The Surprise Benefits of Student Newspaper
As a poet working for a student paper, I didn’t think there was much to learn.
By Bri Griffith, Carlow University
I’m a poet, not a journalist, but I do appreciate working on my university’s newspaper, “The Carlow Chronicle.”
I was asked to be the Editor-in-Chief last semester, and although reluctant to say yes, I eventually decided to give the experience a chance. Immediately, though I was forced to write in an unfamiliar style, I started to realize a lot about myself as a writer. I quickly discovered my strengths and weaknesses when it came to producing content fit for a university newspaper.
I expected to learn how to successfully edit written work, ask better interview questions and write more focused and concise articles. But, fulfilling my new duties as Editor-in-Chief continuously exposes me to the importance of troubleshooting, communicating and honesty.
Here are some of the interesting lessons I’ve learned since agreeing to be a part of my university’s newspaper team.
Being in Charge Is Hard
Surprise! Leading a group of people is a difficult task. What’s most exhausting is assuming others care like you do, when sometimes they just don’t. I’m constantly checking in with writers who don’t share their story ideas with me, and reading work that’s obviously not been proofread. Note: Unanswered emails are not cool and tend to make me angry.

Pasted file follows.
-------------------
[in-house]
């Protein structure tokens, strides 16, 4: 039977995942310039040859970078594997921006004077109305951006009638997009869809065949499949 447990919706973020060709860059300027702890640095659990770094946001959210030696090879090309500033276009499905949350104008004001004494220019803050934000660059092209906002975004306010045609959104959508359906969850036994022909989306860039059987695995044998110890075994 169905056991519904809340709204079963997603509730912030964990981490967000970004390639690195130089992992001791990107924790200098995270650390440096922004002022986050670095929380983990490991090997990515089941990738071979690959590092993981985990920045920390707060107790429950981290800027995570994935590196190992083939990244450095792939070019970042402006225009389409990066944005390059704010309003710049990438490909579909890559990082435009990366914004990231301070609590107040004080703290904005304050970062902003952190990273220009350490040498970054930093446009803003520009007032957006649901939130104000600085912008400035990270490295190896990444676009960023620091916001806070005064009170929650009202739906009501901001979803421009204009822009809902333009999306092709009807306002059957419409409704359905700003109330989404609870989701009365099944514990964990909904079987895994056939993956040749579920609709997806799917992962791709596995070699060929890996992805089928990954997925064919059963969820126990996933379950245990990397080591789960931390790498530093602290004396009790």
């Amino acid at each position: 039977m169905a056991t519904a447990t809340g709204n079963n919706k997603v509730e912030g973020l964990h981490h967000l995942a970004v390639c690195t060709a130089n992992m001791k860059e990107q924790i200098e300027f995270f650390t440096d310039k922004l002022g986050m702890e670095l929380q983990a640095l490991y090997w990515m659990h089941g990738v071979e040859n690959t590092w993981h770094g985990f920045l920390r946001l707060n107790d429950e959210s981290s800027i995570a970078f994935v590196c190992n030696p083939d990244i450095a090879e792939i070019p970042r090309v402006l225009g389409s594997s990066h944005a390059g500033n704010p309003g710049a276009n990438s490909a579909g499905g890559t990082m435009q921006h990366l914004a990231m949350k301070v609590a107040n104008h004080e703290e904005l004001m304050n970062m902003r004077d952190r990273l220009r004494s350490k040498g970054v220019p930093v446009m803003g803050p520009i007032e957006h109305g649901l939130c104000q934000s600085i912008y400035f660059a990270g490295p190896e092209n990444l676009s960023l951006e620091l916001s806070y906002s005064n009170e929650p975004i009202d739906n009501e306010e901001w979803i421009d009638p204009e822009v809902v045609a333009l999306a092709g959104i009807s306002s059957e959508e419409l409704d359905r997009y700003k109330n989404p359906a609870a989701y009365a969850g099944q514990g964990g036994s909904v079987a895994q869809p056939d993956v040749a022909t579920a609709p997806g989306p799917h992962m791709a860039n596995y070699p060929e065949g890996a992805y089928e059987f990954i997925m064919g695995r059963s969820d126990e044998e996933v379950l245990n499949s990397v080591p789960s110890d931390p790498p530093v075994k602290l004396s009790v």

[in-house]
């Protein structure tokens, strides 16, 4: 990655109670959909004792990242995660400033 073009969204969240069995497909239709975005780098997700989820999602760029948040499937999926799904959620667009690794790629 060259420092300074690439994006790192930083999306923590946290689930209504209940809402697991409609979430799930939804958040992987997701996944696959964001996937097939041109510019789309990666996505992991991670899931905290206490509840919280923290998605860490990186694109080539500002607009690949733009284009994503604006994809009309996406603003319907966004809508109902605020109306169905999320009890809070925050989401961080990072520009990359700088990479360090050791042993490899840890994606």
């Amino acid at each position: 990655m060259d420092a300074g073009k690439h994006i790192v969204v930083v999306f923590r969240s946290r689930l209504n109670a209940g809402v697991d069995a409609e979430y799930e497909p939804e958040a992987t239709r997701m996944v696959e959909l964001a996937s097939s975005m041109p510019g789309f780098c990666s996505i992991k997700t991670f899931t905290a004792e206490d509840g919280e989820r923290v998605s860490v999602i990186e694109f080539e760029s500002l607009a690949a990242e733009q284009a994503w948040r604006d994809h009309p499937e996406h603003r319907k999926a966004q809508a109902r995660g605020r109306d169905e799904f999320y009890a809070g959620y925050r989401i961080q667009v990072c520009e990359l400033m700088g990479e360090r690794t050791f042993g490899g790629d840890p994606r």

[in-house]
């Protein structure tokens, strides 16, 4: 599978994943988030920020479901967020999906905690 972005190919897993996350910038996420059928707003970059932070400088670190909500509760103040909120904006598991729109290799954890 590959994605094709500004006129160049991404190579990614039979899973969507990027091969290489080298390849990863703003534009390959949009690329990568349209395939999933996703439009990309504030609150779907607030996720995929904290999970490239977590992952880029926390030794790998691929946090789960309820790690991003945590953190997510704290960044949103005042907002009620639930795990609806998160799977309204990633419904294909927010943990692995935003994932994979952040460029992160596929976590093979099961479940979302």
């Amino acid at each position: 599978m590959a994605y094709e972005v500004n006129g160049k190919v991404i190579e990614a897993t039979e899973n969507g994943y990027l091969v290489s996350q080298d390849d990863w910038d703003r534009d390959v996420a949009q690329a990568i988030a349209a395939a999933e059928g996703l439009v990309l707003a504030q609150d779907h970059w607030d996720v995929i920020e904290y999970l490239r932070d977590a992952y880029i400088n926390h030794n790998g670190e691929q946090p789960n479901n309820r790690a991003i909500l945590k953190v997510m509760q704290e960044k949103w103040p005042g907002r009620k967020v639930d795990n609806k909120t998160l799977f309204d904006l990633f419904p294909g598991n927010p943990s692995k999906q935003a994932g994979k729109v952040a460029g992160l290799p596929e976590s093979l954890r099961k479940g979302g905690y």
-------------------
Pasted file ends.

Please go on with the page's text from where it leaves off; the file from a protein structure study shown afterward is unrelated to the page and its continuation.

There are writers who don’t turn in their work on time, don’t come to the weekly meetings (but fail to notify me in advance) and editors who don’t put in the effort needed to make a written piece better.
Of course, when you’re passionate about what you’re doing, work becomes exciting—you’re eager to learn more, all the while avoiding feelings of boredom.
What frustrates me is trying to keep other people interested, because it’s tiring, annoying and something I didn’t know I’d have to deal with.
I will say, there are definitely perks to being in charge, but the gig is a much more difficult one than I originally thought it’d be.
“Don’t forget to be assertive today,” is something I need to hear every morning, preferably in Dwayne “The Rock” Johnson’s voice (that’d be pretty sweet). Sometimes, I need a reminder (or twelve) to not let other people walk all over my face. Surprisingly, “The Carlow Chronicle” weekly newspaper meetings are essentially assertiveness workshops, in their own unique way.
A deadline’s a deadline. Personally, I’m okay with work being late every once in a while (depending on the circumstances), but for the most part, a contributor should have their work turned in on time, along with the rest of the team. I didn’t expect to spend so much time reminding “The Carlow Chronicle” contributors to do their work. I thought it was a no-brainer: If you’re choosing to be a part of a team, you have to commit and remain dedicated.
Being assertive is necessary, I know, otherwise there’d be no university newspaper. I’m more than okay with letting team members know, “Do the work, or don’t be involved in newspaper discussions.” Sometimes, it has to happen.